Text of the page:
Social work support to children with chronic kidney disease and their families is provided by two experienced social workers (1 WTE).  Nottingham Children's Renal Unit has two social workers: Suzanne Batte (left) and Lyn Hopkinson (right).  They both work part-time (1 WTE together).

Lyn Hopkinson thumbnailSuzanne

Why does the MDT need social workers?

Chronic kidney disease is a life-long condition which has complex psychosocial implications for the child and other family members, which requires long term support. The children’s renal unit covers a wide geographical area and social work support is provided to families on the renal ward, dialysis unit and sometimes in the outpatient clinic. Home visits are also undertaken at key stages during the treatment process.

What is the role of social workers?

The social workers are responsible for a caseload of complex cases and take the lead on providing comprehensive psychosocial assessments regarding the needs of children and their families. A key role for the renal social workers is to help children 

with chronic kidney disease and their families adapt to managing the illness within the context of the demands of the

ir daily lives. Home visits can be undertaken to look at the likely impact of starting dialysis, and to consider if peritoneal dialysis can be managed at home or alternatively if a family can cope with travelling to the renal unit for haemodialysis several times a week.

How do home visits work?

Home visits are also undertaken early on to provide support regarding what lies ahead medically.  It can be a very difficult time coming to terms with the diagnosis of chronic kidney disease, and the social workers can offer support either over the phone or they can arrange to meet you in the clinics in Nottingham or consider if a home visit is required.

The social workers work closely with a team of specialist renal nuirses.  They will sometimes visit families together to focus on key stages of the treatment process such as going on the transplant list and considering live donation as well as looking at dialysis options.  However, the key role for the social workers is the overall impact on the child and their family and they recognise that families need time to look at how they manage the emotional wellbeing of all family members and balance this with the demands of work and managing financially and practically.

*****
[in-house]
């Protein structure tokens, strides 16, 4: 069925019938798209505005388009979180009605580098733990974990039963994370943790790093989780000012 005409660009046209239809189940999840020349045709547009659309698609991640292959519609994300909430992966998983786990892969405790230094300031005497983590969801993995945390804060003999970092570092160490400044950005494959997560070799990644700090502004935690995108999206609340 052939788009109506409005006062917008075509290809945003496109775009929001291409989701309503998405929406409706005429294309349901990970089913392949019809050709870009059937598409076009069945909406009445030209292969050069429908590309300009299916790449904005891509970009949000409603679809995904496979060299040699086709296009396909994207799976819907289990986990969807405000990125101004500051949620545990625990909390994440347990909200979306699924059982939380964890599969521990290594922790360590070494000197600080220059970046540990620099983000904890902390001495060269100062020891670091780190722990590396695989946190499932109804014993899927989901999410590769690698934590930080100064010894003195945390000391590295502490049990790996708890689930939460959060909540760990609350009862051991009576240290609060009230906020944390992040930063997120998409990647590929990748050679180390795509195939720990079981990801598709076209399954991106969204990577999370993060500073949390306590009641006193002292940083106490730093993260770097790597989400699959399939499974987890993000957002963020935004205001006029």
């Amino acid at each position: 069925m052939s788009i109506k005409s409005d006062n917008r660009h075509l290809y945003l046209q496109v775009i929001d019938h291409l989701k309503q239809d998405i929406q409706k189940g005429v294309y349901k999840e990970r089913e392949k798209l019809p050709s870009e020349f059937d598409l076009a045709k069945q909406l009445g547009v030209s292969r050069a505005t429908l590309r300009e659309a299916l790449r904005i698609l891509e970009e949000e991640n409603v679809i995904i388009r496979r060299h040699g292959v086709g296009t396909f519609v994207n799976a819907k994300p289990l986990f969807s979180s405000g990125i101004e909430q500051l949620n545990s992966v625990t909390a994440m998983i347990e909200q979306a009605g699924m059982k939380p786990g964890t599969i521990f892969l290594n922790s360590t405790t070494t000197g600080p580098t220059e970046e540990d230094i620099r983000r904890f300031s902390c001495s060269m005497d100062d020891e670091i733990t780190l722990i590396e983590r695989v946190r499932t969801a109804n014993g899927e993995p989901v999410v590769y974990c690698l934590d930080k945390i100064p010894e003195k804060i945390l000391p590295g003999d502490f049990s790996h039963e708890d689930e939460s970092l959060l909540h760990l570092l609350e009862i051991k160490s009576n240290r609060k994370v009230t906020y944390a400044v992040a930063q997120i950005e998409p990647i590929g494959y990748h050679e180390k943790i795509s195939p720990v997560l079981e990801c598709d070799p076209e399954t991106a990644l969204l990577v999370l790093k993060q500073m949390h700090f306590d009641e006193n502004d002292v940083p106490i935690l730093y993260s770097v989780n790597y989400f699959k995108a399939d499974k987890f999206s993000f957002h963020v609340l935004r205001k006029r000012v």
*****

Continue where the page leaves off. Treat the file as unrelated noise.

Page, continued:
Can social workers help me apply for benefits?

The social workers can give advice about applying for Disability Living Allowance and Carer's Allowance.  Children who require a lot of care at home such as dialysis, feeding via a nasogastric or gastrostomy tube or catheterisation will often meet the criteria for Disability Living Allowance.  The social workers can advise families about how to complete the forms.  They can also provide information about agencies in the families' local areas that help with completing the forms such as the Citizens' Advice Bureau.

The social workers are not trained benefit advisors but they can advise families about where to obtain help with other benefit applications.  Some parents will not be able to continue to work due to the demands of caring for their child with chronic kidney disease.  The Citizens' Advice Bureau is often a good starting point for finding out if parents are entitled to apply for benefits such as Income Support, Job Seeker's Allowance or Employment Support Allowance if they have health conditions themselves.

What is the role of social workers in transition to adult kidney units?

Transition to adult renal units is a planned process that involves the renal team working closely with a young person and their family for eventual transition.  The social workers are often involved in this process and recognise that this is an important step for the whole family, particularly if they have been attending our unit over many years.

My child has been admitted with acute kidney injury - do I need to see a social worker?

Psychosocial support can also be provided to children admitted to the renal ward with acute kidney injury.  Sometimes children and their parents require support associated with the shock and trauma of a very sudden illness.  for families on a very low income a hospital admission can cause financial strain and the social workers can assess if they are eligible for assistance from a renal charity.